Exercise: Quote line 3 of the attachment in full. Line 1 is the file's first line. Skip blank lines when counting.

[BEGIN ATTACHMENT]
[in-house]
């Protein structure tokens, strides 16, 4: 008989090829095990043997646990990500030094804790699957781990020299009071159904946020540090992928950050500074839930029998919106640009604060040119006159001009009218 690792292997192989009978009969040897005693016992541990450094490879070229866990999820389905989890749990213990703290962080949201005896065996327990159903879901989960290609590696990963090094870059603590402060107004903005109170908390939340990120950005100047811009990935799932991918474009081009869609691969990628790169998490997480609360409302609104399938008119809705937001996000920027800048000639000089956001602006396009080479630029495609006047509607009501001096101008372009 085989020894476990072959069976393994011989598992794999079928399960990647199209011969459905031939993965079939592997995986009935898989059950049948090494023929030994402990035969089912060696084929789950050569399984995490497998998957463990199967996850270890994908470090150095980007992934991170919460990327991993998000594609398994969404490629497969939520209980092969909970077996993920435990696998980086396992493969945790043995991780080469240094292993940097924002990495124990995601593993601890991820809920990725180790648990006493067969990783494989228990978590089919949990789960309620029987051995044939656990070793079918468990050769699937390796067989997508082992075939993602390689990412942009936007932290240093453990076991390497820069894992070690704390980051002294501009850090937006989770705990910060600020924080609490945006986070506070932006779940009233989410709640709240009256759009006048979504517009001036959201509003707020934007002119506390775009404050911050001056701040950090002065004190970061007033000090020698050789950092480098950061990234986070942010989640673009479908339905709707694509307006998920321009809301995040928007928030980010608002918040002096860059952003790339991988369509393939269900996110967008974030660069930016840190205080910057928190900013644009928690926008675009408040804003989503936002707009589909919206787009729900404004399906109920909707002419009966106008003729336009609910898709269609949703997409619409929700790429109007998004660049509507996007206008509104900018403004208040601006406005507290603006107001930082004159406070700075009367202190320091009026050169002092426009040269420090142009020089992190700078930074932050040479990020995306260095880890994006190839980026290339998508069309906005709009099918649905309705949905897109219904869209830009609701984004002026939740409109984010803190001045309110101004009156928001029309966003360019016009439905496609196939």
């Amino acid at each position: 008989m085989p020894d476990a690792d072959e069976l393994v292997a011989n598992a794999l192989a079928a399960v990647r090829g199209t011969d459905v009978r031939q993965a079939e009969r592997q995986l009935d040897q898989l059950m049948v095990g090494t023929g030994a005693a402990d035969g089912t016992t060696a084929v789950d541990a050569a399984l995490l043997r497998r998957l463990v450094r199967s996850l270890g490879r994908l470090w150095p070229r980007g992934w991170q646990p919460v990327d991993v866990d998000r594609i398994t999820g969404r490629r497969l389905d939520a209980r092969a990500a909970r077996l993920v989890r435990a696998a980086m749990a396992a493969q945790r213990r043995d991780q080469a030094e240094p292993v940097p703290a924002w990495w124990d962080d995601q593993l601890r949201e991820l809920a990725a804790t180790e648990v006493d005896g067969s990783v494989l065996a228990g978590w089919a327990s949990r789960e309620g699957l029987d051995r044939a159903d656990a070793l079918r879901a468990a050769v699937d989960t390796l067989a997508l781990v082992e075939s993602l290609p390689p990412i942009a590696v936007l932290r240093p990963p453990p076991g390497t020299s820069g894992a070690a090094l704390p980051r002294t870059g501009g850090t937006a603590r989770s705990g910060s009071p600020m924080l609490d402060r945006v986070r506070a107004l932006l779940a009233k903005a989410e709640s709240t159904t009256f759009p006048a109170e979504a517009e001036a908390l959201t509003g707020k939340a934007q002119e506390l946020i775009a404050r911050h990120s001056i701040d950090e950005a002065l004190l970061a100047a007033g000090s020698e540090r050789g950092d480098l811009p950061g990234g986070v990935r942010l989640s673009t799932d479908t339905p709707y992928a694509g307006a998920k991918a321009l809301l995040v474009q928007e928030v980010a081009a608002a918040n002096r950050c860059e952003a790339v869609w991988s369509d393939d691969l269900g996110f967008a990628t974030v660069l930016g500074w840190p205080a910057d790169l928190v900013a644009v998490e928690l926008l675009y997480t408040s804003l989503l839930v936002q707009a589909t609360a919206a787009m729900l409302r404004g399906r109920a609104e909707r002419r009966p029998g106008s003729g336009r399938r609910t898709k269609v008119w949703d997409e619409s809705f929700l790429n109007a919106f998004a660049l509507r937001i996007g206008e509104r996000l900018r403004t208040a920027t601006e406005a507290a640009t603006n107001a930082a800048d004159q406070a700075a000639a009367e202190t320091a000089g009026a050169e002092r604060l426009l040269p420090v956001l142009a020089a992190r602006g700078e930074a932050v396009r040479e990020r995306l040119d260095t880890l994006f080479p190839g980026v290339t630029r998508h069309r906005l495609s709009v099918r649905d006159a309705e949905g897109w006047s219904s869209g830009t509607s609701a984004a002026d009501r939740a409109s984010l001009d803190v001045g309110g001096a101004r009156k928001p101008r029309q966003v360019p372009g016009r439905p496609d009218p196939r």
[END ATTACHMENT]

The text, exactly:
């Amino acid at each position: 008989m085989p020894d476990a690792d072959e069976l393994v292997a011989n598992a794999l192989a079928a399960v990647r090829g199209t011969d459905v009978r031939q993965a079939e009969r592997q995986l009935d040897q898989l059950m049948v095990g090494t023929g030994a005693a402990d035969g089912t016992t060696a084929v789950d541990a050569a399984l995490l043997r497998r998957l463990v450094r199967s996850l270890g490879r994908l470090w150095p070229r980007g992934w991170q646990p919460v990327d991993v866990d998000r594609i398994t999820g969404r490629r497969l389905d939520a209980r092969a990500a909970r077996l993920v989890r435990a696998a980086m749990a396992a493969q945790r213990r043995d991780q080469a030094e240094p292993v940097p703290a924002w990495w124990d962080d995601q593993l601890r949201e991820l809920a990725a804790t180790e648990v006493d005896g067969s990783v494989l065996a228990g978590w089919a327990s949990r789960e309620g699957l029987d051995r044939a159903d656990a070793l079918r879901a468990a050769v699937d989960t390796l067989a997508l781990v082992e075939s993602l290609p390689p990412i942009a590696v936007l932290r240093p990963p453990p076991g390497t020299s820069g894992a070690a090094l704390p980051r002294t870059g501009g850090t937006a603590r989770s705990g910060s009071p600020m924080l609490d402060r945006v986070r506070a107004l932006l779940a009233k903005a989410e709640s709240t159904t009256f759009p006048a109170e979504a517009e001036a908390l959201t509003g707020k939340a934007q002119e506390l946020i775009a404050r911050h990120s001056i701040d950090e950005a002065l004190l970061a100047a007033g000090s020698e540090r050789g950092d480098l811009p950061g990234g986070v990935r942010l989640s673009t799932d479908t339905p709707y992928a694509g307006a998920k991918a321009l809301l995040v474009q928007e928030v980010a081009a608002a918040n002096r950050c860059e952003a790339v869609w991988s369509d393939d691969l269900g996110f967008a990628t974030v660069l930016g500074w840190p205080a910057d790169l928190v900013a644009v998490e928690l926008l675009y997480t408040s804003l989503l839930v936002q707009a589909t609360a919206a787009m729900l409302r404004g399906r109920a609104e909707r002419r009966p029998g106008s003729g336009r399938r609910t898709k269609v008119w949703d997409e619409s809705f929700l790429n109007a919106f998004a660049l509507r937001i996007g206008e509104r996000l900018r403004t208040a920027t601006e406005a507290a640009t603006n107001a930082a800048d004159q406070a700075a000639a009367e202190t320091a000089g009026a050169e002092r604060l426009l040269p420090v956001l142009a020089a992190r602006g700078e930074a932050v396009r040479e990020r995306l040119d260095t880890l994006f080479p190839g980026v290339t630029r998508h069309r906005l495609s709009v099918r649905d006159a309705e949905g897109w006047s219904s869209g830009t509607s609701a984004a002026d009501r939740a409109s984010l001009d803190v001045g309110g001096a101004r009156k928001p101008r029309q966003v360019p372009g016009r439905p496609d009218p196939r």